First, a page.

The cover of Mike Madrid’s book, “The Latino Century: How America’s Largest Minority is Transforming Democracy,” released by Simon & Schuster. 

As Latino voters shift to the right, political consultant Mike Madrid has noticed a striking pattern of progressives attacking Latinos as ignorant or misogynistic. 

Madrid — who grew up in a Southern California Mexican family — thinks of the matriarchal culture of Mexicans and the high rate of Latinas being elected into public office, as running counter to “all the attention Americans give to Latino machismo.”

Read more: Machismo and Marianismo – What’s the Difference?

Machismo, Madrid says, is not “endemic to our culture,” and as the Democratic Party becomes more white and college-educated, this trope makes a caricature of Latinos, as if they “can’t make policy decisions on their own.”

In his new book, “The Latino Century,” Madrid — a longtime member of the GOP and critic of Donald Trump — writes about the misconceptions of the U.S. Latino electorate and explores how Republicans and Democrats are failing Latino voters, a growing number of whom are second and third generation who speak less Spanish.

Madrid notes a growing partisan bias that has led Democratic research firms to miss a rightward shift happening with Latino voters. This shift is “happening despite Republicans’ best efforts, not because of them,” Madrid writes. Democrats have over-sampled Spanish-speaking voters, and the GOP — which demonizes Latin American immigrants — uses racial wedge issues to get their voters to the polls, according to Madrid.

“The Latino Century” doesn’t argue for Republicanism, but “that doesn’t mean that the Democratic Party is getting it right,” Madrid told URL Media. “Both parties are going to fail us, as long as we continue to look to them for the answers. We have to solve our problems and have the parties come to us.”

Madrid, a co-founder of the Lincoln Project, writes of a cultural shift toward greater influence for women as the Latino population continues to exponentially grow.  

In 2022, women accounted for 31% of U.S. state legislators, according to the National Conference of State Legislatures, but that number was considerably higher (43%) among the rising number of Latino elected officials, Madrid writes, citing data from the National Hispanic Caucus of State Legislators.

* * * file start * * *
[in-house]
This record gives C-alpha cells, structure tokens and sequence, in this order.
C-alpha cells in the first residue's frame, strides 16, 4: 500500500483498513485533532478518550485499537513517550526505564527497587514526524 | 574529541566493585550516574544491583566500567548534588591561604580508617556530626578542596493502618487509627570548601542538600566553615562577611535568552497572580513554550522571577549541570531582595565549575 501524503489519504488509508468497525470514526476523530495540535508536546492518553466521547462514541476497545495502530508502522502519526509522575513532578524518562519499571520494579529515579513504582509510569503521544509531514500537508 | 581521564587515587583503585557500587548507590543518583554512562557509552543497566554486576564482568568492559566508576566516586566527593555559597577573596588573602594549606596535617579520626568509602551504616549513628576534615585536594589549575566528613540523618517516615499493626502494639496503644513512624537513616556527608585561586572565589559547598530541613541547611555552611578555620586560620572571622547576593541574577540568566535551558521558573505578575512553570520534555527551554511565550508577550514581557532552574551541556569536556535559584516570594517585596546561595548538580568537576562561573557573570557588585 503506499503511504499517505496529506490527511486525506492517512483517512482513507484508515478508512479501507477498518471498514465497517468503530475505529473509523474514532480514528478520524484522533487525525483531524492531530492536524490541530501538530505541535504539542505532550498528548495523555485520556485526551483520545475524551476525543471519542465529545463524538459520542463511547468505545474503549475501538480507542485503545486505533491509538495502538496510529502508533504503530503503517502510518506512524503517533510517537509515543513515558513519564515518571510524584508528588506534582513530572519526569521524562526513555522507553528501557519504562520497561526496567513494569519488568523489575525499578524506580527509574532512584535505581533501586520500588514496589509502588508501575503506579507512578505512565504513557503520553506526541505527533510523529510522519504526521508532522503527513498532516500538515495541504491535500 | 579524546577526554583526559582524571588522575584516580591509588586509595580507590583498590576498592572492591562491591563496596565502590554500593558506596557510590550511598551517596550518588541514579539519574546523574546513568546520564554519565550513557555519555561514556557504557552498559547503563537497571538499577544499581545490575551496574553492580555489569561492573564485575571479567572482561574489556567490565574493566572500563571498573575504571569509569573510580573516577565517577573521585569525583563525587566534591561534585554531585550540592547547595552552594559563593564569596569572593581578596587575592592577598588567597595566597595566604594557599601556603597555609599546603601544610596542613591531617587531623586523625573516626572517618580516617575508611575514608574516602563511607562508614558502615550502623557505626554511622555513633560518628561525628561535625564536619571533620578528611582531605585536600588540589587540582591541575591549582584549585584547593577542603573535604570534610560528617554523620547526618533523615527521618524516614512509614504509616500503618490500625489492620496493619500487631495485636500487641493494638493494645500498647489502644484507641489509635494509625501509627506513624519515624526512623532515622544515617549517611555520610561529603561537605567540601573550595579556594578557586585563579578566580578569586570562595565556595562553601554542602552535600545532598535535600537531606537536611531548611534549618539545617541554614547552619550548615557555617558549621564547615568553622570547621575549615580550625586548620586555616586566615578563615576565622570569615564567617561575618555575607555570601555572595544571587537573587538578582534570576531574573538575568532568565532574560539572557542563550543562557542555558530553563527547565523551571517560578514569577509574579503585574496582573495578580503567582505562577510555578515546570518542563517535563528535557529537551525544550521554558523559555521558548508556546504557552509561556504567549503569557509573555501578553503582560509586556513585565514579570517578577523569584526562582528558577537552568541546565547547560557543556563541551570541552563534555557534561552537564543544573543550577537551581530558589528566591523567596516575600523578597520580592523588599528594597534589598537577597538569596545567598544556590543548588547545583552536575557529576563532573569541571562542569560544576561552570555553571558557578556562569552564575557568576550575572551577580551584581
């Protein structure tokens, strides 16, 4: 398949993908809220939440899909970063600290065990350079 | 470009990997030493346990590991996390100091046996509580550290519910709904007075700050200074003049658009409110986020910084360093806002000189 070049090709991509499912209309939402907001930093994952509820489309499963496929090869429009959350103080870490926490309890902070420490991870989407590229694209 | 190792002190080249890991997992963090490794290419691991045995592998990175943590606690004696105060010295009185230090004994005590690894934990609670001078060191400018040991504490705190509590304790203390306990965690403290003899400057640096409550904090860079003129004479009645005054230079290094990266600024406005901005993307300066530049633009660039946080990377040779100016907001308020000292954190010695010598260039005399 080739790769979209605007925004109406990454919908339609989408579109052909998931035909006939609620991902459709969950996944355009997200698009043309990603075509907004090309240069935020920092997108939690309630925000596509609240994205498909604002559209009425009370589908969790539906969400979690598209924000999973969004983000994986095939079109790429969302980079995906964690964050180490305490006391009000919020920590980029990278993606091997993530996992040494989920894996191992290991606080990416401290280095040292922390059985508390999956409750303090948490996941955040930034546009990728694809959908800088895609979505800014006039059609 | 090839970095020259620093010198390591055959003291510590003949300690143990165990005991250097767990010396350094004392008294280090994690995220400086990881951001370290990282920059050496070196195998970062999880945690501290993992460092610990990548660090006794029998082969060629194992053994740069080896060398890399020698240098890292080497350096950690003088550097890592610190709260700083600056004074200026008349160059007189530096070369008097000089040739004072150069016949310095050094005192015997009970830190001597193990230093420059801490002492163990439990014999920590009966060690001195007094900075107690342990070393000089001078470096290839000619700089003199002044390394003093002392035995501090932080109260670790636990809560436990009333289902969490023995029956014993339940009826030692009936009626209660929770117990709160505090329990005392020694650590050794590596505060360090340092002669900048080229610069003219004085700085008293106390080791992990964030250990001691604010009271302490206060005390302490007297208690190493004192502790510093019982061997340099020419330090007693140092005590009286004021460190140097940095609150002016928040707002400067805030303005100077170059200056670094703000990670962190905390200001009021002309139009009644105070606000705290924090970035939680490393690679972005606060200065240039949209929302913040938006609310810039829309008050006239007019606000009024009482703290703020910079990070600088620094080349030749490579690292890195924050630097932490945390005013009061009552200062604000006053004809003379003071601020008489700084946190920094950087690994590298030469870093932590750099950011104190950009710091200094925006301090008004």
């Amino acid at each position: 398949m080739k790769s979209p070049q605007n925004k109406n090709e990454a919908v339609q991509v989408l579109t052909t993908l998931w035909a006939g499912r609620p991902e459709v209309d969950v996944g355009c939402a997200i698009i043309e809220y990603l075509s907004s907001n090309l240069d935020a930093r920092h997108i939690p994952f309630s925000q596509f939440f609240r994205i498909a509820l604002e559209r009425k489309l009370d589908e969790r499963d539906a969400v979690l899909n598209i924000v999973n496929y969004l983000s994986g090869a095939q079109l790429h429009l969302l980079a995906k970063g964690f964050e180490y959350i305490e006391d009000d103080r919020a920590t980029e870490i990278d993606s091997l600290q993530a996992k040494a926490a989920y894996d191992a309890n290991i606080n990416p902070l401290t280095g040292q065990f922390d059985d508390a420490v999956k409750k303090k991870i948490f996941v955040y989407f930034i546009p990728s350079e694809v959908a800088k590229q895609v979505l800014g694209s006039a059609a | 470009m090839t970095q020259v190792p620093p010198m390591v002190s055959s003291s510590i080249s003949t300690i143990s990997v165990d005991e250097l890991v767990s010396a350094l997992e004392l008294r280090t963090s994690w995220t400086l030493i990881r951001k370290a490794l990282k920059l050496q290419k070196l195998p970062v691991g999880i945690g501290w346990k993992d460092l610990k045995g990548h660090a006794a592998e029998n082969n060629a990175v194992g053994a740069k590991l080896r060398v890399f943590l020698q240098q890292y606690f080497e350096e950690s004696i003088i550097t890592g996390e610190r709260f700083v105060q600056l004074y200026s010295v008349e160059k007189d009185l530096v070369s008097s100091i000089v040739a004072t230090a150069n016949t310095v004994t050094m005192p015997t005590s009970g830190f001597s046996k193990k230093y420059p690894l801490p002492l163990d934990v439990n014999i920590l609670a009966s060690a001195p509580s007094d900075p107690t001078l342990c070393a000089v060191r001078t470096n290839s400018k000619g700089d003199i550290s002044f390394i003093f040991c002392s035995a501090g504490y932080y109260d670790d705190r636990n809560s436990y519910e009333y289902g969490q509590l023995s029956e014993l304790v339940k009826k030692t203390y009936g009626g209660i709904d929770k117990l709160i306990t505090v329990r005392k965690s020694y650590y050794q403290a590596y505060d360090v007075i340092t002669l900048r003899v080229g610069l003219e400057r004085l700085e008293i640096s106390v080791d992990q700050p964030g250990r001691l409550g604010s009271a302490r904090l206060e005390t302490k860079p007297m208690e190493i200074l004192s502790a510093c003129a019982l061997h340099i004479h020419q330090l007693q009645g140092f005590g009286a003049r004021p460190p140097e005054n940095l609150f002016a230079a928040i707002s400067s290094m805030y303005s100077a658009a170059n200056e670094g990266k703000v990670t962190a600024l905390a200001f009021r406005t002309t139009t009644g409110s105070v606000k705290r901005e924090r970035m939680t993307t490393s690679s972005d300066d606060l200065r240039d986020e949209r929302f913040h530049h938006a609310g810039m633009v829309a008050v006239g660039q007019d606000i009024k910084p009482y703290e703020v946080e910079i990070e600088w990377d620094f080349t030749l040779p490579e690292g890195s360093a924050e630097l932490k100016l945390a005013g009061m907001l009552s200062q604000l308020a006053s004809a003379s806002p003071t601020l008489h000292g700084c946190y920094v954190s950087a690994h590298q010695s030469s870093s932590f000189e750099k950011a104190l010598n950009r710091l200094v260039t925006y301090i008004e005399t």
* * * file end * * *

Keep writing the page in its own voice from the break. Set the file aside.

In California, 60% of Latino state legislators are women — 19 women to 13 men. In Texas, that number is 44%. Madrid also notes a slightly higher representation of Latinas in the U.S. House of Representatives, when compared to the total number of women.

The rise of female elected representation embodies a diversity of ideology, nationality, and geography, writes Madrid, adding that “regardless of the state of our politics, it will be Hispanic women leading the way.”

In his book, Madrid describes Latinos as swing voters, having “among the weakest partisan ties of any ethnic group in the U.S.” That’s why he sees a blind spot in that neither party has developed an economic working-class agenda for Latinos as a primary message, even as quality surveys of Latino voters have identified jobs and the economy as the top issue.

Madrid points to the exponential growth of Latinos who are now third and even fourth generation voters “who don’t see the world through their own racial, ethnic narrative priorities.” Despite this, the political landscape characterizes Latinos as motivated by immigration, farmworker, and border issues, he writes. 

The Democratic Party is struggling because “it’s losing its working class base,” Madrid said. And Republicans, he writes, “are resistant to the multiethnic future that is America’s destiny.”

“The failure of both parties to develop an aspirational working-class agenda is manifesting in lower voter turnout,” according to Madrid.